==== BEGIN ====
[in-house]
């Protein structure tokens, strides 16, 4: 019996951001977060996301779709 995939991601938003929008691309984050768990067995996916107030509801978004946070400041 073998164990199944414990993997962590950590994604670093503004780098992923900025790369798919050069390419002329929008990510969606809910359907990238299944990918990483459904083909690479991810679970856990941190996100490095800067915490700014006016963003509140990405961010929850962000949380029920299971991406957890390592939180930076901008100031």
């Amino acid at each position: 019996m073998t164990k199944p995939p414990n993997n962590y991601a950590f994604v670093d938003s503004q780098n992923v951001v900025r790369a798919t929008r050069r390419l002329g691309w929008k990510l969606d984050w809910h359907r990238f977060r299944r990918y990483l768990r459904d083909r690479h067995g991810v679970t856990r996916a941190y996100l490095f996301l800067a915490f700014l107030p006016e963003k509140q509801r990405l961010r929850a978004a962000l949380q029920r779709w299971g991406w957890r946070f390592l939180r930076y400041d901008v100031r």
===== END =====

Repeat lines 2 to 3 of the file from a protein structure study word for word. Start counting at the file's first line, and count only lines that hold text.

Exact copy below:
């Protein structure tokens, strides 16, 4: 019996951001977060996301779709 995939991601938003929008691309984050768990067995996916107030509801978004946070400041 073998164990199944414990993997962590950590994604670093503004780098992923900025790369798919050069390419002329929008990510969606809910359907990238299944990918990483459904083909690479991810679970856990941190996100490095800067915490700014006016963003509140990405961010929850962000949380029920299971991406957890390592939180930076901008100031």
């Amino acid at each position: 019996m073998t164990k199944p995939p414990n993997n962590y991601a950590f994604v670093d938003s503004q780098n992923v951001v900025r790369a798919t929008r050069r390419l002329g691309w929008k990510l969606d984050w809910h359907r990238f977060r299944r990918y990483l768990r459904d083909r690479h067995g991810v679970t856990r996916a941190y996100l490095f996301l800067a915490f700014l107030p006016e963003k509140q509801r990405l961010r929850a978004a962000l949380q029920r779709w299971g991406w957890r946070f390592l939180r930076y400041d901008v100031r």